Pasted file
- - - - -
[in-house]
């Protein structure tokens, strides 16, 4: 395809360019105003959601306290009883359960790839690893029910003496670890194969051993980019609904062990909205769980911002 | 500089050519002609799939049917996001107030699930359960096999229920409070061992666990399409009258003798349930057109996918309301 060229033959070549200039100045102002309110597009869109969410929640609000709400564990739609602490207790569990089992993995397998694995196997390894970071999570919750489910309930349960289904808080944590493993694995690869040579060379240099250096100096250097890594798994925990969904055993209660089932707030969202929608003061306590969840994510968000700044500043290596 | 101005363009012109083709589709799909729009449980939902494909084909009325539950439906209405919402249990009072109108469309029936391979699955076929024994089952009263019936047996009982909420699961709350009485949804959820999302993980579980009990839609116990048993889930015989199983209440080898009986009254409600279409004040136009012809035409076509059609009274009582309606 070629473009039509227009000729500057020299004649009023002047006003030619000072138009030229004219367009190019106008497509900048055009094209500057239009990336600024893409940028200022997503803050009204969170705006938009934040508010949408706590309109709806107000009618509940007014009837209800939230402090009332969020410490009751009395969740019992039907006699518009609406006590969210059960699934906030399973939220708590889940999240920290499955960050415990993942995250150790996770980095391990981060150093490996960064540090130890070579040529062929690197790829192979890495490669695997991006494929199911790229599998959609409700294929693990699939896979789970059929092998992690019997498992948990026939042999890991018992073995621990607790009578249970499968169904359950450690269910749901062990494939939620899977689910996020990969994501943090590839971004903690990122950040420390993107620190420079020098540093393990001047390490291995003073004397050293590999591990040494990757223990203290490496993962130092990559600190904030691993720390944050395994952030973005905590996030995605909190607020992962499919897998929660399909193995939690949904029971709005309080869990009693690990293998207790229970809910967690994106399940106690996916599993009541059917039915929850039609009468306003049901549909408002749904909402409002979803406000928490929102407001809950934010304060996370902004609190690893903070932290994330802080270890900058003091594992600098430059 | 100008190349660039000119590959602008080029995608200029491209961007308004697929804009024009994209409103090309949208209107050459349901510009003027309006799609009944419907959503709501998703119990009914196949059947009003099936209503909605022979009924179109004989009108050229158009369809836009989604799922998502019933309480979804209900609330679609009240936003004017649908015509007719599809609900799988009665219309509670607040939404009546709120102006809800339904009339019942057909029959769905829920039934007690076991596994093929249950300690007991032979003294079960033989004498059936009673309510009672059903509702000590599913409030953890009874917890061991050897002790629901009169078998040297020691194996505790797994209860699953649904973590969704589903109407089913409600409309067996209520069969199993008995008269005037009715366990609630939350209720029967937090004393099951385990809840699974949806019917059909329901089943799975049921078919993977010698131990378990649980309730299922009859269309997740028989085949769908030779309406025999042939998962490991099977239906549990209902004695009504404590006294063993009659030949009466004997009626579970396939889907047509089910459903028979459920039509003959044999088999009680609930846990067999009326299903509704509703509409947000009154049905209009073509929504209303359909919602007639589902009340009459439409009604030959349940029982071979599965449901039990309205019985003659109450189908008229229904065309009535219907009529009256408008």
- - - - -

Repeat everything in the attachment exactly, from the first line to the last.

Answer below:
[in-house]
């Protein structure tokens, strides 16, 4: 395809360019105003959601306290009883359960790839690893029910003496670890194969051993980019609904062990909205769980911002 | 500089050519002609799939049917996001107030699930359960096999229920409070061992666990399409009258003798349930057109996918309301 060229033959070549200039100045102002309110597009869109969410929640609000709400564990739609602490207790569990089992993995397998694995196997390894970071999570919750489910309930349960289904808080944590493993694995690869040579060379240099250096100096250097890594798994925990969904055993209660089932707030969202929608003061306590969840994510968000700044500043290596 | 101005363009012109083709589709799909729009449980939902494909084909009325539950439906209405919402249990009072109108469309029936391979699955076929024994089952009263019936047996009982909420699961709350009485949804959820999302993980579980009990839609116990048993889930015989199983209440080898009986009254409600279409004040136009012809035409076509059609009274009582309606 070629473009039509227009000729500057020299004649009023002047006003030619000072138009030229004219367009190019106008497509900048055009094209500057239009990336600024893409940028200022997503803050009204969170705006938009934040508010949408706590309109709806107000009618509940007014009837209800939230402090009332969020410490009751009395969740019992039907006699518009609406006590969210059960699934906030399973939220708590889940999240920290499955960050415990993942995250150790996770980095391990981060150093490996960064540090130890070579040529062929690197790829192979890495490669695997991006494929199911790229599998959609409700294929693990699939896979789970059929092998992690019997498992948990026939042999890991018992073995621990607790009578249970499968169904359950450690269910749901062990494939939620899977689910996020990969994501943090590839971004903690990122950040420390993107620190420079020098540093393990001047390490291995003073004397050293590999591990040494990757223990203290490496993962130092990559600190904030691993720390944050395994952030973005905590996030995605909190607020992962499919897998929660399909193995939690949904029971709005309080869990009693690990293998207790229970809910967690994106399940106690996916599993009541059917039915929850039609009468306003049901549909408002749904909402409002979803406000928490929102407001809950934010304060996370902004609190690893903070932290994330802080270890900058003091594992600098430059 | 100008190349660039000119590959602008080029995608200029491209961007308004697929804009024009994209409103090309949208209107050459349901510009003027309006799609009944419907959503709501998703119990009914196949059947009003099936209503909605022979009924179109004989009108050229158009369809836009989604799922998502019933309480979804209900609330679609009240936003004017649908015509007719599809609900799988009665219309509670607040939404009546709120102006809800339904009339019942057909029959769905829920039934007690076991596994093929249950300690007991032979003294079960033989004498059936009673309510009672059903509702000590599913409030953890009874917890061991050897002790629901009169078998040297020691194996505790797994209860699953649904973590969704589903109407089913409600409309067996209520069969199993008995008269005037009715366990609630939350209720029967937090004393099951385990809840699974949806019917059909329901089943799975049921078919993977010698131990378990649980309730299922009859269309997740028989085949769908030779309406025999042939998962490991099977239906549990209902004695009504404590006294063993009659030949009466004997009626579970396939889907047509089910459903028979459920039509003959044999088999009680609930846990067999009326299903509704509703509409947000009154049905209009073509929504209303359909919602007639589902009340009459439409009604030959349940029982071979599965449901039990309205019985003659109450189908008229229904065309009535219907009529009256408008």